It is important to follow some best practices whenever you are sending or receiving PHI via fax. Here is a list of five key practices that will help you and your organization remain fully compliant with the HIPAA Privacy Rule.
If you work in the healthcare field, – or if you do business with healthcare providers on a regular basis, – then chances are you’re familiar with HIPAA. Most people are familiar with HIPAA as the federal law that protects private patient information. In fact, the law covers considerably more than that, – but HIPAA’s so-called Privacy Rule gets the most attention.
If you are classified as a “covered entity” under HIPAA regulations, it’s important that you understand exactly what needs to be protected, how to protect it, and what the implications can be for non-compliance. Every year, the federal government’s Health & Human Services Office for Civil Rights imposes penalties on healthcare providers and other covered entities resulting from their failure to protect patient information.
It’s common practice in the healthcare field to send and receive faxes containing patients’ protected health information (PHI). While interoperability of electronic health records (EHRs) is in the works, we’re simply not there yet. Fax serves as one of the most secure and reliable means of communicating PHI with other healthcare providers, insurers, and healthcare exchanges.
Nevertheless, it is important to follow some best practices whenever you are sending or receiving PHI via fax. Here is a list of five key practices that will help you and your organization remain fully compliant with the HIPAA Privacy Rule.
If you intend to use a traditional fax machine that prints out a paper document, then it’s best to get a dedicated line for any faxes containing PHI. The machine to which incoming faxes are sent should be in a location where access is limited, and employees must be trained to understand the implications of allowing authorized access to that area. Even better, incoming faxes should be retrieved as soon as they are available.
Outgoing faxes, likewise, should be sent from a machine located in a secure, access-controlled room. Alternatively, an authorized person sending faxes can remain at the machine until each transmission is complete so that the outgoing document is never left unattended.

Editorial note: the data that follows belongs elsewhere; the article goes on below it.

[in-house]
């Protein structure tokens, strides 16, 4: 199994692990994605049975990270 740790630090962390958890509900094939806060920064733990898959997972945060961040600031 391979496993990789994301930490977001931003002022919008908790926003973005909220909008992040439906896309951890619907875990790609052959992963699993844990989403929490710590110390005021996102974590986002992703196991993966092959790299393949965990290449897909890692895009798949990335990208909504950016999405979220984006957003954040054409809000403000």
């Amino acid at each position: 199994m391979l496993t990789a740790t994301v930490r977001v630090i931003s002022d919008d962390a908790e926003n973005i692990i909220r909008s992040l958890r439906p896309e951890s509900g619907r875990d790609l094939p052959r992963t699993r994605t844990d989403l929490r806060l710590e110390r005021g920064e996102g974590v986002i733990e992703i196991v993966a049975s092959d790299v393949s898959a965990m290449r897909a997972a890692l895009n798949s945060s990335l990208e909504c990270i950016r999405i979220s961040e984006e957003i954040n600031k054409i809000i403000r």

An even better practice is to use a secure HIPAA-compliant cloud fax service, which completely removes the need to be concerned with physical fax machines for incoming faxes, and for most if not all outgoing transmissions as well. Information is encrypted during transmission, and when faxes are stored.
Be sure that your cloud fax provider is willing to sign a business associate agreement (BAA) acknowledging their obligation to protect any PHI which is transmitted, received, or stored by them.
Not only is a HIPAA-compliant cloud fax service more secure; it also saves money, makes it faster and easier to send or receive a fax, and makes managing your faxes substantially similar.
Whenever you send a fax containing PHI, use an appropriate cover page containing an appropriate HIPAA disclaimer. This protects you in the event that the fax is inadvertently made available to an unauthorized person. While you can’t necessarily control what happens after your recipient receives a fax, the rate cover page can protect you from liability. A good HIPAA-compliant cloud fax provider will make adding a cover page a standard part of their workflow for outgoing faxes.
A good audit trail provides a clear, well-documented record of exactly what information was sent and received, when, and by whom. With a good HIPAA-compliant cloud fax service, you should have access to a complete record of your incoming and outgoing fax history. This provides substantial protection from potential fines.
Many of the high-profile breaches of the HIPAA Privacy Rule happened because PHI was saved to a local hard drive or mobile device, where a user failed to apply appropriate precautions by deleting it. If devices are subsequently stolen, lost, or disposed of without taking appropriate measures to destroy the data they contain; PHI could be inadvertently exposed, resulting in fines and penalties.
A good HIPAA-compliant cloud fax service should encrypt all documents and store all data in a highly secure data center, rather than on local devices.
Don’t take chances with HIPAA compliance. To find out more about secure HIPAA-compliant fax, contact WestFax today to talk to one of our experts.
Although it’s possible to take steps that make e-mail more secure, there are always some risks involved. Even encrypted e-mails might not always pass muster. If your organization plans to use e-mail to send protected health information (PHI), it’s important to consider the risks very carefully.
We all recognize that patient privacy is important, but in many cases HIPAA violations simply occur when healthcare providers often overlook some of the gaps in the processes and tools they use to manage patient information. Here are some tips for making sure your medical office is doing everything possible to remain HIPAA compliant.